But then I hear Sofia babbling on a fake telephone about the baby that she saw on our playground, and the doggies, and the meow-meows, and how they played with a ball, and her friend Audrey helped her go down the slide, and all of those reasons why having a house is important seem so silly. I don’t know if I can put a price on community.

I still drool at the for sale signs in the yards of amazing houses that we drive by. But that American dream of owning a house, for me, might just be better as a dream than a reality.

By Susan

I am old and wise. Perhaps more old than wise, but once you're old, you don't give a shit about details anymore.

5 replies on “American Dreaming”

The old apartment we owned was in a complex with mostly old people who were annoyed at the influx of younger families. Eventually I met a couple other younger moms, but with no play area in the complex it was hard to spend time together. The city playground a few blocks away was amazing, but it was still hard to get to know the parents because there were always different people there (and a lot of them were nannies). But now we’re in a house with very few kids around and none Lexie’s age for her to play with, so it gets lonely. My neighborhood growing up was awesome; every house had kids and we all ran around in the connected backyards all day. It can work out either way.

First of all,  I know what you mean about people coming in your apartment and fixing stuff.  My place is rarely neat and tidy and I also worry that they judge me over it.  Then there’s the fact that the maintenance use to come in my apartment and check on things while I was sleeping in my underwear.  I woke up on three separate occasions to find a man standing in my bedroom.  ‘Oh! Sorry ma’am.  No one answered the door so I figured no one was home and it was safe to come in.’  No, not okay because a) I had told the office I work nights and sleep during the day so to please not come and “check on shit” in the middle of the day (I requested that routine maintenance be done after 3, instead) and b) these guys would wait literally 10 seconds for me to answer the door before they would decide I wasn’t there and come barging in.  That is not enough time!  However,  I don’t have this problem anymore because I have a dog and once Odie came along the maintenance men decided it was a bad idea to just come into my apartment whenever they felt like it.  Shame.

My apartment complex has a lot of community space (a pool, a courtyard, a dog park, a picnic area) and while it is used,  I don’t feel like I’ve made any friends here.  Sure I know dogs and their owners, but the conversations at the dog park are usually pretty limited.  It’s pretty sad actually.  A week after I moved in, Hurricane Gustav hit and we lost power for 10 days.  It sucked, but the one good thing that came of it is that everyone was driven outside.  We use to hang out at the pool at night and talk to our neighbors. There was a great sense of community at that time, but once the power came back on we all went back inside and never spent time together again.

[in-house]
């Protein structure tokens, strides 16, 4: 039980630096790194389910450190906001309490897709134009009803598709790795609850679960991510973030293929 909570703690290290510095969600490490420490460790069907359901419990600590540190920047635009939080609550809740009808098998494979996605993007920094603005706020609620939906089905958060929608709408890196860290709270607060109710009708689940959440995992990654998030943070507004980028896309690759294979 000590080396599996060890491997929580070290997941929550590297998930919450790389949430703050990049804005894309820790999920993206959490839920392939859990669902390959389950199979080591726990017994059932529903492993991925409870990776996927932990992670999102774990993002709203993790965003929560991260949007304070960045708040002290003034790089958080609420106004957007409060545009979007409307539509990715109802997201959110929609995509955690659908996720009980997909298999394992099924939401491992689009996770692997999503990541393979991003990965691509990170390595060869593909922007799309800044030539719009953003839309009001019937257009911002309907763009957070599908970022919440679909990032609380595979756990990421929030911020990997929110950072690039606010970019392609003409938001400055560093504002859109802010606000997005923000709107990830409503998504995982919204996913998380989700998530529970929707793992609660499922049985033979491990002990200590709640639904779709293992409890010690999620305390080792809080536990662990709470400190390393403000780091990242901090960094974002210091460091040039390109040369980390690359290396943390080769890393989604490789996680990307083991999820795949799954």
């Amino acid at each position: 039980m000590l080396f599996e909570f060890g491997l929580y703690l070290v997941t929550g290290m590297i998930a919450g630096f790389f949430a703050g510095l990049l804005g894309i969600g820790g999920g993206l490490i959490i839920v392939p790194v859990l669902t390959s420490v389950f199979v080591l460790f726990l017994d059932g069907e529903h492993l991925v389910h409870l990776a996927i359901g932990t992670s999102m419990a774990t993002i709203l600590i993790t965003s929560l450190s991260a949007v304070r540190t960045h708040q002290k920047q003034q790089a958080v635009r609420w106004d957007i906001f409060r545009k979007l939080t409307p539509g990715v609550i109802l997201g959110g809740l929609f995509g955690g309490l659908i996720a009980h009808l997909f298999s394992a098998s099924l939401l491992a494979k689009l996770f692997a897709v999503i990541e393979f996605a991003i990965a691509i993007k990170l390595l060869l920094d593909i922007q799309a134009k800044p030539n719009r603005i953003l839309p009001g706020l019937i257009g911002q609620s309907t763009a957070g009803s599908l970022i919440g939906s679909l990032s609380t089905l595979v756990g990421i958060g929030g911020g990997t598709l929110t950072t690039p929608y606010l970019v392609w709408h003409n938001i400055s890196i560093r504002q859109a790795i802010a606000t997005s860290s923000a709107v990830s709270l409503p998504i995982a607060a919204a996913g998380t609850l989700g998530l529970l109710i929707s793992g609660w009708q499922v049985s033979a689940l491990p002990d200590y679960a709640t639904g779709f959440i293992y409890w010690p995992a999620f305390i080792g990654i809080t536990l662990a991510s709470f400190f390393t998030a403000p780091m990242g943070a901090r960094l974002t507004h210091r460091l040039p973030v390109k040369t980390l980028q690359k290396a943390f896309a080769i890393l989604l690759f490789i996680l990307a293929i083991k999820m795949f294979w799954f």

As for the house thing,  I think it’s very possible to have a community in a neighborhood.  I personally grew up on a street that had block parties and all of the kids were outside playing together every chance they had.  Everyone had their own space and their own yard,  but there was also a lot of shared space.  I guess in the end,  a house or an apartment is what you make of it.  I also kind of think it’s luck of the draw.  If you have neighbors that are similar to you in some way (they have a dog, they have a kid the same age as your kid) it’s going to be easier to develop some sort of community with them no matter where you are. :)

Definitely.  I’m just not good at creating a community, and it is already here.  It’s like magic.  I’m not sure I can give that up.  I’m afraid (this might be illogical) that in places where there isn’t shared space, communities are disappearing as people get sucked more and more into their own houses with the internet and blah blah blah.

Maybe you just need to know what you’re looking for. There’s a playground around the corner from where I live that’s always full of parents and kids. Everyone looks unnervingly happy all the time, and it makes the baby-crazy part of me (it’s really just one vocal ovary, I think) want to live here forever.

I thoroughly agree with the community being what you make of it.  We used to live in an apartment complex- lots of people out and about.  But it was too much for me.  And there were always unsupervised children running around defacing things.  As a cranky old lady (and a teacher to boot!) this annoyed the shit out of me.

I prefer the little house we rent; there’s not usually a ton of people out and about, but I see enough people walking their dogs and pushing their children in strollers.  We also live near a community park, so that helps.  Although, sometimes I do miss the apartment community.